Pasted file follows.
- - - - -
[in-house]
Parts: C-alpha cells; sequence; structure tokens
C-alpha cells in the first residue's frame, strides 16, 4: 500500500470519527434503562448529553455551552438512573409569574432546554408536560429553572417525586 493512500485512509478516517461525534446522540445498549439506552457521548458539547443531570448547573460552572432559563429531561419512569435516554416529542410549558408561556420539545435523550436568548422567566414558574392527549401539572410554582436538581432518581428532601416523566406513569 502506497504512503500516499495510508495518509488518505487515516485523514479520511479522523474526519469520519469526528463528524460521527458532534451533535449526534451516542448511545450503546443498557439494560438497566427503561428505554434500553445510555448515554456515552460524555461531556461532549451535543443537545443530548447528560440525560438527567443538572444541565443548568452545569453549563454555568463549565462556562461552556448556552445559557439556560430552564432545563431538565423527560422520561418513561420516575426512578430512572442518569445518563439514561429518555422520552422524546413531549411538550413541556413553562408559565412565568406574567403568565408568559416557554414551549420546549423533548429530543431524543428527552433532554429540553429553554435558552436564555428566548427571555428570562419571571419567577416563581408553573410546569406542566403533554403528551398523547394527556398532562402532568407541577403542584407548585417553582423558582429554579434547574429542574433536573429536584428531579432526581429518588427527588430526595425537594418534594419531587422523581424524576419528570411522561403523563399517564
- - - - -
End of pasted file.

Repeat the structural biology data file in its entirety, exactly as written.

[in-house]
Parts: C-alpha cells; sequence; structure tokens
C-alpha cells in the first residue's frame, strides 16, 4: 500500500470519527434503562448529553455551552438512573409569574432546554408536560429553572417525586 493512500485512509478516517461525534446522540445498549439506552457521548458539547443531570448547573460552572432559563429531561419512569435516554416529542410549558408561556420539545435523550436568548422567566414558574392527549401539572410554582436538581432518581428532601416523566406513569 502506497504512503500516499495510508495518509488518505487515516485523514479520511479522523474526519469520519469526528463528524460521527458532534451533535449526534451516542448511545450503546443498557439494560438497566427503561428505554434500553445510555448515554456515552460524555461531556461532549451535543443537545443530548447528560440525560438527567443538572444541565443548568452545569453549563454555568463549565462556562461552556448556552445559557439556560430552564432545563431538565423527560422520561418513561420516575426512578430512572442518569445518563439514561429518555422520552422524546413531549411538550413541556413553562408559565412565568406574567403568565408568559416557554414551549420546549423533548429530543431524543428527552433532554429540553429553554435558552436564555428566548427571555428570562419571571419567577416563581408553573410546569406542566403533554403528551398523547394527556398532562402532568407541577403542584407548585417553582423558582429554579434547574429542574433536573429536584428531579432526581429518588427527588430526595425537594418534594419531587422523581424524576419528570411522561403523563399517564